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DEVILS IN DAYLIGHT

Tanizaki laminates a murder mystery and psychological study onto a rumination about the nature of fiction itself.

In this newly translated novella, written in 1918 by early-20th-century Japanese literary master Tanizaki (Red Roofs and Other Stories, 2016, etc.), two friends go in search of a murder that may or may not be about to happen.

Narrator Takahashi receives a phone call one morning from his wealthy friend Sonomura inviting him to come watch a homicide in secret. Sonomura says he doesn’t know “who’s going to kill whom” or where the murder will take place but is certain it will happen “in a certain part of Tokyo” around 1 a.m. Although Takahashi thinks Sonomura may have slipped into insanity, he agrees to accompany him on his search for the murder out of a sense of responsibility as a friend. In describing how he has come to know a murder will be committed, Sonomura says he was at a movie theater when he witnessed a man and woman plotting behind another man’s back, using a cryptogram Sonomura deciphered using his knowledge of Poe’s story “The Gold-Bug,” in which characters use a similar code to find a lost treasure. After much searching, Takahashi goes home but Sonomura comes for him after midnight, sure he has figured out the crime’s location. Despite Takahashi’s claim not to take Sonomura seriously, his anticipation concerning what he may get to witness is palpable. Through knotholes in a storm shutter (“as if peering through the viewfinder of a movie camera,” the translator says in an afterword), the friends watch an erotic, violent scene that mesmerizes Takahashi. In the aftermath Takahashi, himself a novelist, struggles to distinguish fact from illusion. The novella is hauntingly Hitchcock-ian—although written before Hitchcock made films—but readers not fluent in Japanese may want to read the translator's afterword beforehand to appreciate Tanizaki’s use of Chinese characters and Japanese phrases to create puns and layers of meaning English-speaking readers might miss.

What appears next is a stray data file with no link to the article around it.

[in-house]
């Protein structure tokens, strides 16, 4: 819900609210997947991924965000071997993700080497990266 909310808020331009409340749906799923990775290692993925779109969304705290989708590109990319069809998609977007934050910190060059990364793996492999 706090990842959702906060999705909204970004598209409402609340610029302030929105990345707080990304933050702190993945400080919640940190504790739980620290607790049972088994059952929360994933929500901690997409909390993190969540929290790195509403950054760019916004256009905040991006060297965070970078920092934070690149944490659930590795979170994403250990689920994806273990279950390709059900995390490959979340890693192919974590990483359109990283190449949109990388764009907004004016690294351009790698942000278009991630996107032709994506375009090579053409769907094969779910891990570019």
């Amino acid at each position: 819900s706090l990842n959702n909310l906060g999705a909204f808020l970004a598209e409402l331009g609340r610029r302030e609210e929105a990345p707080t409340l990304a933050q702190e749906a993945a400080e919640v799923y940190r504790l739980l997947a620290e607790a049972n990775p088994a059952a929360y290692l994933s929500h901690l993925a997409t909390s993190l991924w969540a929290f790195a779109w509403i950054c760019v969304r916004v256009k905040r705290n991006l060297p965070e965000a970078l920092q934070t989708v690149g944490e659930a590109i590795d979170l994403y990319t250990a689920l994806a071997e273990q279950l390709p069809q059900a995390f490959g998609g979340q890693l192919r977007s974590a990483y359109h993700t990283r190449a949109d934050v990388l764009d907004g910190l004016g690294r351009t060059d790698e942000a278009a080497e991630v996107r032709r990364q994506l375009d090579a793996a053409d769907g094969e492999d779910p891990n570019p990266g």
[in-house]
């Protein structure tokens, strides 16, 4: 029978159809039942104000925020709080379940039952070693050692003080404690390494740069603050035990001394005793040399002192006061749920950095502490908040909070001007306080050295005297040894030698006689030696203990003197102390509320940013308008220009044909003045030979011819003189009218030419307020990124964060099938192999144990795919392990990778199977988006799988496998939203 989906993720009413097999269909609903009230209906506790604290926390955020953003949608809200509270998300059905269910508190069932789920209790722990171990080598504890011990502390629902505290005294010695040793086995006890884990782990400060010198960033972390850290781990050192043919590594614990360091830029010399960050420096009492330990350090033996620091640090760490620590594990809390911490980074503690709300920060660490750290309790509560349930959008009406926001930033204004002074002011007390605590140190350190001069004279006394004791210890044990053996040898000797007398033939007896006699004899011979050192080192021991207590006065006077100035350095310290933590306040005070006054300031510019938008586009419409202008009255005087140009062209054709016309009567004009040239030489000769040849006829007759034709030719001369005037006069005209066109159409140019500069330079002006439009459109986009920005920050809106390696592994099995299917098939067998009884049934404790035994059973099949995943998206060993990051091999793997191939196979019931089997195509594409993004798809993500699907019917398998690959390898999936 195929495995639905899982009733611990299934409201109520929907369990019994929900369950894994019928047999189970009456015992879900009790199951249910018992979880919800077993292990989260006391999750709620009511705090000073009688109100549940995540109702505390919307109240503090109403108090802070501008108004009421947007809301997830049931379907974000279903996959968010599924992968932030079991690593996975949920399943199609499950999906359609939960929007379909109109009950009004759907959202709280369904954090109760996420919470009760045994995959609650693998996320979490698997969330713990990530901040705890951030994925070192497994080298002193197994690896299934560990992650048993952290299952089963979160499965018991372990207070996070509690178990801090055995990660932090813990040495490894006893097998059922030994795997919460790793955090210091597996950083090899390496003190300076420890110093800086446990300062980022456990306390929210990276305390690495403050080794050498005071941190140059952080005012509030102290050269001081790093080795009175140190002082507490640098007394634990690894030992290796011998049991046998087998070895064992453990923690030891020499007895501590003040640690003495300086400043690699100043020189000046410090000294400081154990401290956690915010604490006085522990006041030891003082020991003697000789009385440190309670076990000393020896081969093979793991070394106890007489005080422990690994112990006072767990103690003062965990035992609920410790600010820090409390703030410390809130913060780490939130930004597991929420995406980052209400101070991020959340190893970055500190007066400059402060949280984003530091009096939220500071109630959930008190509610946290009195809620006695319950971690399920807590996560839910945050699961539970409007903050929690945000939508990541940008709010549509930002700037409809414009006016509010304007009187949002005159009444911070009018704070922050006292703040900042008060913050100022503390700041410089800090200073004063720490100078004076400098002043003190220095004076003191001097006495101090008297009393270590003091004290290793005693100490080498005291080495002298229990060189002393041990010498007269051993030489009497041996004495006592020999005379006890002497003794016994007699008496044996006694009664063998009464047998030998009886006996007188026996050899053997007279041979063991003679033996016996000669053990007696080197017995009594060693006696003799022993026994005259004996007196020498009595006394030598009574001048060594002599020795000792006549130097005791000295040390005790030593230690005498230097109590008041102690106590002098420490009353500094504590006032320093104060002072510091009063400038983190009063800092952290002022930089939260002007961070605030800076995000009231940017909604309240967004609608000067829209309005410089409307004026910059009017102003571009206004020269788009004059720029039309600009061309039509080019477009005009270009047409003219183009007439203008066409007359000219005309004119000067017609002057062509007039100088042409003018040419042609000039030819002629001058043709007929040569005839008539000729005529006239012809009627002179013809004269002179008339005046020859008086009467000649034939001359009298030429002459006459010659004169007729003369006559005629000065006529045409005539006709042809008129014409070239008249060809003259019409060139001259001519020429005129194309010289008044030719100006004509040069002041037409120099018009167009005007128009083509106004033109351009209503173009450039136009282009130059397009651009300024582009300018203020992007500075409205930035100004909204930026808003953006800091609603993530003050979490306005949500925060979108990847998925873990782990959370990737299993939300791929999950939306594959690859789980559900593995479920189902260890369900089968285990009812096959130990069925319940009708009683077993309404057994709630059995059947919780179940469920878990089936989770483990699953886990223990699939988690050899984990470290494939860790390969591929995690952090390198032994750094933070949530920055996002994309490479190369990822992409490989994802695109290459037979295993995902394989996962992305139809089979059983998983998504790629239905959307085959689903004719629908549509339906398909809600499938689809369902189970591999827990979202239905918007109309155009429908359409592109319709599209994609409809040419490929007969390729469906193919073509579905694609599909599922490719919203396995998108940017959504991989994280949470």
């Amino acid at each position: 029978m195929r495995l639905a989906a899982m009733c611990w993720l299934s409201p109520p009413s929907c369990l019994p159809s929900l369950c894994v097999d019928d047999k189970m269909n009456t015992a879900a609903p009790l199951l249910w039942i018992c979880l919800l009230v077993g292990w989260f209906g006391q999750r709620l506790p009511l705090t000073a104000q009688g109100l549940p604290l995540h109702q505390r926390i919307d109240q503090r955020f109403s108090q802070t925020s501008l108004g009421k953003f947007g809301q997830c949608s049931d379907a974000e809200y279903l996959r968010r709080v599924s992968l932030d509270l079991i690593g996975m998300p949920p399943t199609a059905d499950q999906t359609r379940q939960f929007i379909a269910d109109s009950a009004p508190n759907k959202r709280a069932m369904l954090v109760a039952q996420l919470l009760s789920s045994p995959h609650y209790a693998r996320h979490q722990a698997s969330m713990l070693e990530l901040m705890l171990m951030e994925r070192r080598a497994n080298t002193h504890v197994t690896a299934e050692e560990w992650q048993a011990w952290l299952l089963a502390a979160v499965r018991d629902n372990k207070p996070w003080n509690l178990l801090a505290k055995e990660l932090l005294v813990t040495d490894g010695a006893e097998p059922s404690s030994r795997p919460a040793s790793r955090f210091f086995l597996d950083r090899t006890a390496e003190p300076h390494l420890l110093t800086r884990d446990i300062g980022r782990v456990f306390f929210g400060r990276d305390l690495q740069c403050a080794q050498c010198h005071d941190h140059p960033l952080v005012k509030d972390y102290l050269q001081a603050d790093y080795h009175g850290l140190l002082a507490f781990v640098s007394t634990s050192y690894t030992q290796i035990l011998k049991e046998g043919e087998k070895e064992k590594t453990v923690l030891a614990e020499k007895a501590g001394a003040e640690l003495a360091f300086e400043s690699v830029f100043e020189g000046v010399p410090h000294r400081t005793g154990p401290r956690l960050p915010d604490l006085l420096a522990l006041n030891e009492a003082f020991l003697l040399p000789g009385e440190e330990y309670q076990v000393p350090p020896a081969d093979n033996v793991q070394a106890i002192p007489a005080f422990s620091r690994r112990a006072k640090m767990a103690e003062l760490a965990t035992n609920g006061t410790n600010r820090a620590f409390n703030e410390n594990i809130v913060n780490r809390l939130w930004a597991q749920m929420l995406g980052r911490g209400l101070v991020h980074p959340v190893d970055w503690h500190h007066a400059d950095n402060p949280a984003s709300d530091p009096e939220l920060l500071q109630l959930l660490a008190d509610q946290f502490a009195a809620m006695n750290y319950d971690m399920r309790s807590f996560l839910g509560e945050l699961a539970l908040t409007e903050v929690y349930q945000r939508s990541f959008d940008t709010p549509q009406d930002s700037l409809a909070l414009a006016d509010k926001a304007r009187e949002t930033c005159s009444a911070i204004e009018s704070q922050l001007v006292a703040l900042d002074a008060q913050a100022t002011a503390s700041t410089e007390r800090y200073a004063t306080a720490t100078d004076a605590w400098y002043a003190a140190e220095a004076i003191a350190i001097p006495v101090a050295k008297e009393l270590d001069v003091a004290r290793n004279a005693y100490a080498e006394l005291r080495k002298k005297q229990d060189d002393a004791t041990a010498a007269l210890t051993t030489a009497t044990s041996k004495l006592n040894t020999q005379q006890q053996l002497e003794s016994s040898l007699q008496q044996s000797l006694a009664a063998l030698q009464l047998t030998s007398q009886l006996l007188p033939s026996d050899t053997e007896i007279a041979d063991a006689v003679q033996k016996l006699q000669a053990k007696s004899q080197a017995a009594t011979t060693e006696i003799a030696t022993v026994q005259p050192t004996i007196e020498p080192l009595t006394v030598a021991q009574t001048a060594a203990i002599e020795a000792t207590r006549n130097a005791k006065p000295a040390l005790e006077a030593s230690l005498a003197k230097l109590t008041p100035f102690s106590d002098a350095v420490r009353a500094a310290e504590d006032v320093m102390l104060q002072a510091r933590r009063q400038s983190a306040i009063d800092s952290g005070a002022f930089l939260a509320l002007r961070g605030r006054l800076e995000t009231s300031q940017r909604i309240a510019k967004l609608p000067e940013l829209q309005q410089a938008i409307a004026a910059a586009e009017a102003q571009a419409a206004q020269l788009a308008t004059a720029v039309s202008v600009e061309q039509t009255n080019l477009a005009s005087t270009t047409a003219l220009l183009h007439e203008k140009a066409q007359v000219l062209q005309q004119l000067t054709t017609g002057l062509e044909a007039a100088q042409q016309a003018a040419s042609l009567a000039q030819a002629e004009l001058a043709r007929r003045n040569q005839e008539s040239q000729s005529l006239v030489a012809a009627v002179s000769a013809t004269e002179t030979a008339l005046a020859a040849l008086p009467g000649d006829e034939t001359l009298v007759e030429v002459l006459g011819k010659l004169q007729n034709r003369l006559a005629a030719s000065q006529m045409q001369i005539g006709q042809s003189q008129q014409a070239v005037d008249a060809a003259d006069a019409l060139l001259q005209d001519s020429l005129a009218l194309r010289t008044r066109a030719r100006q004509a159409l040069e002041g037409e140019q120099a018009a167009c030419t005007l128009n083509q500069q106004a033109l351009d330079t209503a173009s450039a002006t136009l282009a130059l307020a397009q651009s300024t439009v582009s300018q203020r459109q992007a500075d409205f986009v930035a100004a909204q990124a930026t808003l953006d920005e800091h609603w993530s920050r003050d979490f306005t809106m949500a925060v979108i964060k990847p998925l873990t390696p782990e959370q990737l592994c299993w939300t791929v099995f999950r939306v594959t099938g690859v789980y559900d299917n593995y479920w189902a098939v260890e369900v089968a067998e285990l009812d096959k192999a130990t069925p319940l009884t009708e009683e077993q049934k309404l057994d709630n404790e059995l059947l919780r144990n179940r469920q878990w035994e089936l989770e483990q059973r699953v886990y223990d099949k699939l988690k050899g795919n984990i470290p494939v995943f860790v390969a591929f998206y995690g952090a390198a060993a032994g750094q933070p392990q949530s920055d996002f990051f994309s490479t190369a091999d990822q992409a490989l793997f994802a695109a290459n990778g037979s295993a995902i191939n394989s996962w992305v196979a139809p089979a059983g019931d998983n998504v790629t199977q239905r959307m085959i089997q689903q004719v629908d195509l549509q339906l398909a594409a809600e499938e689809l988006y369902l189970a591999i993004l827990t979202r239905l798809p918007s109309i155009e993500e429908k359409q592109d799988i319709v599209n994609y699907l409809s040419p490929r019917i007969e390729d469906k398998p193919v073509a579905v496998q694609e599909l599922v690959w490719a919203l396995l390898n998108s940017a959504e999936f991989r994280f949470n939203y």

Tanizaki laminates a murder mystery and psychological study onto a rumination about the nature of fiction itself.

Pub Date: April 25, 2017

ISBN: 978-0-8112-2491-8

Page Count: 96

Publisher: New Directions

Review Posted Online: Dec. 26, 2016

Kirkus Reviews Issue: Jan. 15, 2017

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A CONSPIRACY OF BONES

Forget about solving all these crimes; the signal triumph here is (spoiler) the heroine’s survival.

Another sweltering month in Charlotte, another boatload of mysteries past and present for overworked, overstressed forensic anthropologist Temperance Brennan.